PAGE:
By Mike Steely

Cookeville is a popular stop for travelers headed west on I-40 with its many restaurants and hotels on the interstate as well as a lively downtown. If you are a fan of odd attractions, then Cookeville has more than a few for you to visit.

Seeing pink elephants is a common term for hallucinations while drunk but, if you’d like to see one without getting stinking drunk then Cookeville has one for you. The Pink Elephant fiberglass statue can be found near the Fairgrounds there off I-40, exit 286, on Tennessee Highway 135 and South Willow Street.

The elephant stands looking toward the highway and there’s parking before and after the odd attraction. The elephant wears glasses and is sometimes seen wearing a painted-on bikini. It stands sometimes on water skis.

Want to see Cookeville attractions even more unusual than a Pink Elephant?

Tennessee Tech University’s campus has a rather strange grave. Dammit the Dog, a beloved dog in the area, died in 1954 and received a hero’s funeral. Students buried him next to a fire hydrant. The grave is located on 9th Street near Derryberry Hall. The street is currently being repaved and hopes are the grave will be preserved. The tombstone is flat and flush with the grass.

Not odd enough for you?

How about an arch decorated with bicycles. Yep, there’s one of those on the west end of town at the corner of West Broad and North Oaks Street, next to Cookeville’s Depot Museum. It’s lit with color shifting LED lights at night and worth a day or night-time trip. You can park at the depot and walk back for a great photo.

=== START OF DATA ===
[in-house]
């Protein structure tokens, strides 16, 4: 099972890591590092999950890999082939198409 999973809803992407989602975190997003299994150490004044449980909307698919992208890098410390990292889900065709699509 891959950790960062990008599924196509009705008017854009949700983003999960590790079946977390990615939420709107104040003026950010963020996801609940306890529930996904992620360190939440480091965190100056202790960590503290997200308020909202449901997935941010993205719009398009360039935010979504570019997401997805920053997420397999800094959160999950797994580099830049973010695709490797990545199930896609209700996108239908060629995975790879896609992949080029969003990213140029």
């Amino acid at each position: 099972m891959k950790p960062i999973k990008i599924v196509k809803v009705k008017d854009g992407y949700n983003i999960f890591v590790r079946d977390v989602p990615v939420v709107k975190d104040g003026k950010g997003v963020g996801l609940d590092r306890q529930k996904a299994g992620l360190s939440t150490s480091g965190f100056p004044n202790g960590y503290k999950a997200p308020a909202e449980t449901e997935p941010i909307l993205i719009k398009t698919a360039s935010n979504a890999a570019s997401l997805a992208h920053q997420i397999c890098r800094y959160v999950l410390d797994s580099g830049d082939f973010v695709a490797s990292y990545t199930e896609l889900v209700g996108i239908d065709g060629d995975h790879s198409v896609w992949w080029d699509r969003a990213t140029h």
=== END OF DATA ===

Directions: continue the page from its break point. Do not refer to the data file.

The bicycle arch is called “Spokes” and was created in 2018 from an idea from biking enthusiast Brad Sells. It was a project of the Arts Around Tennessee, the City of Cookeville and the Tennessee Arts Commission.

The arch was obviously there before the various types of bikes were added but the entrance way takes on additional visual appeal with the bicycles.

While you are in Cookeville you might like to take a short ride to Cummins Falls State Park. The park, fairly new to the state system, is currently undergoing building construction at the parking area but has a bathroom building. There is a small ranger station there and the entrance to the path leading down to the falls passes through a metal shelter complete with warnings about the falls and the waters below.

Cummins Falls State Park is still being developed but worth a trip for the healthy walker. To get there, you can take Highway 290 north of Cookeville and follow the signs. You can also Google the park or find out much more about Cookeville and Putman County at